Egyptian rights organisations are requesting an investigation and assistance in the case of Egyptian Nagla Wafa who is incarcerated in Saudi Arabia serving a sentence of 5 years and 500 lashes to be carried on her.
By: Alexandra Kinias
Saudi Arabia, the land that had given birth to Wahabism, the rigorous creed of Islam, had evolved over the last century to become one the harshest, inhuman society in the world. Behind the dunes of the Arabian Desert, life had been confined for decades, but with the discovery of oil and with the need for development, this closed nomadic community invited outsiders to live and work.
In a society that is rated by human rights groups as hostile towards its own citizens, expatriates have no choice but to live with stolen rights and freedoms in exchange for the lucrative salaries that are offered to them. Women have to follow the dress code of the natives and cover up in the niqab, no churches, temples or any other places of worship are allowed to be built for non-Muslims, and everyone has to follow the laws of segregation in public.
Egyptian Nagla Wafa was among those who left her homeland seeking a job that would bring better income to secure a comfortable life for her family and good education for her sons. But in a land where adulteress are stoned to death, witchcrafts are beheaded, thieves are mutilated, and outlaws are flogged, the dreams of the wedding planner for a better life ended in a nightmarish experience.
According to an announcement of the Center for Egyptian Legal Women Assistance (CEWLA), that due to a dispute in a business partnership with one of the princesses of the royal family, Wafa was arrested and sentenced to 5 years in jail and 500 lashes on her body. CEWLA, who is seeking the intervention of the Ministry of Foreign Affairs to release Wafa, announced that follow to her arrest on September 9, 2009, Wafa’s possessions and documents in Saudi Arabia were confiscated.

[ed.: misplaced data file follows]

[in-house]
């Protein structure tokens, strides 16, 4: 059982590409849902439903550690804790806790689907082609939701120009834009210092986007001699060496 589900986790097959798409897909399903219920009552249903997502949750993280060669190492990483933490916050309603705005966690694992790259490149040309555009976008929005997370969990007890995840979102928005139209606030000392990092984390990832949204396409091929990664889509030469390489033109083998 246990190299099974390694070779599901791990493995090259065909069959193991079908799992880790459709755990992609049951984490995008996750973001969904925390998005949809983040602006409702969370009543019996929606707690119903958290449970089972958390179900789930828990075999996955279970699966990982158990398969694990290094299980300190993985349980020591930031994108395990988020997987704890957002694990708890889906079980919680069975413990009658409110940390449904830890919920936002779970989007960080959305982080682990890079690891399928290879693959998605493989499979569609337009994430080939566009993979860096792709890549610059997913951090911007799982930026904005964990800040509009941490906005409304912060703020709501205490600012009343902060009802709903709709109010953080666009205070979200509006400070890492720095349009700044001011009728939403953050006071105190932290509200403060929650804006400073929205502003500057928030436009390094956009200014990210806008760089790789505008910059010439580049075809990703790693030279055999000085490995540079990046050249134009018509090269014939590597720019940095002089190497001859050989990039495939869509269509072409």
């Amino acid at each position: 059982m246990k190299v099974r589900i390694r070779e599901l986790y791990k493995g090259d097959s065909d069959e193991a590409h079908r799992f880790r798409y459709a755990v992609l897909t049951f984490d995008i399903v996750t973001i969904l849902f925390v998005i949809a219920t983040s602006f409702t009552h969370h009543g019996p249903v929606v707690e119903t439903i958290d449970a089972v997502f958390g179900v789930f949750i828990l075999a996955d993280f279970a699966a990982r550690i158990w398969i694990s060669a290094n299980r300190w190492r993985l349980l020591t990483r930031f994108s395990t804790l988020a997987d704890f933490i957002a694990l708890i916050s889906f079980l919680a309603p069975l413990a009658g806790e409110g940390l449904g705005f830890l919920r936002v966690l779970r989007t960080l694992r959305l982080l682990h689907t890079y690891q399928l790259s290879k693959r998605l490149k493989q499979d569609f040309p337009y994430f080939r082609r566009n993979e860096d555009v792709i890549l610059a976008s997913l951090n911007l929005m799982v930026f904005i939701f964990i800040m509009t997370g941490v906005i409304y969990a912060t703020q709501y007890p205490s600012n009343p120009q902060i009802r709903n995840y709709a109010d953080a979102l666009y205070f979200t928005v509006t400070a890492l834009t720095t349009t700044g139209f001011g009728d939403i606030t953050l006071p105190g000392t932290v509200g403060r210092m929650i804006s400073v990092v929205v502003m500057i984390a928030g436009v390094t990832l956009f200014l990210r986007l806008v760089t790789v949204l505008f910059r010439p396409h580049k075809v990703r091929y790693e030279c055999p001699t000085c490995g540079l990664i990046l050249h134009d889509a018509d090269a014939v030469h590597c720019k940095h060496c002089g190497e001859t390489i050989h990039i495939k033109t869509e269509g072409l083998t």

Because of the influence of her opponent, Wafa was badly treated by the investigator and was denied the right for legal assistance. One June 14, 2001, after nine months in custody, Wafa was sentenced to 5 years imprisonment and 500 lashes on her body. Her appeal was denied.
In an interview with Al Ahram newspaper, Yehia Wafa tells the story of his daughter whom he had seen once in the last three years.
According to her father, Wafa’s story started seven years ago when the mother-of-two travelled to Riyadh with her then husband to launch a flourishing career as a wedding planner and flower arrangement expert. Her clients included Saudi elites and members of the royal family. As her business boomed, one of them, a daughter of the king, asked to be her partner.
“Hesitant at first, Nagla later agreed as the princess bought out the shares of my daughter’s other business partner, another Saudi woman,” Wafa’s father told Ahram Online.
Disagreements erupted over managing the business, and while Wafa was in Cairo to attend her brother’s wedding, she was informed that her office in the Saudi capital was raided and that documents and computers were confiscated.
Wafa left to Saudi not anticipating any trouble, but once she was there she was informed that she was banned from leaving the country. Later she was arrested and for a whole month she was unable to communicate with her family the news of her detention.
In fear for their and their daughter’s safety, following threats from the princesses’ lawyer, the family avoided speaking to the media. After three years in incarceration, Wafa is suffering from spinal cord complications as a result of the flogging.
Finally after three years, Wafa’s family was able to hire a lawyer for her. “The Egyptian embassy’s legal advisor has tried more than once to organize power of attorney so that we could get her legal representation but it was almost impossible,” explained Nagla’s father.
As Wafa’s case is attracting public attention, more organizations are requesting an investigation in her case. The Egyptian Organization for Human Rights (EOHR) issued a statement condemning her detention.
“What this Egyptian citizen has been exposed to violates all international human rights charters,” said EOHR head Hafez Abu-Seida.
Abu-Seida further added that the EOHR has sent a letter of complaint to the United Nations outlining Wafa’s situation as well as promising to launch a campaign calling for her release.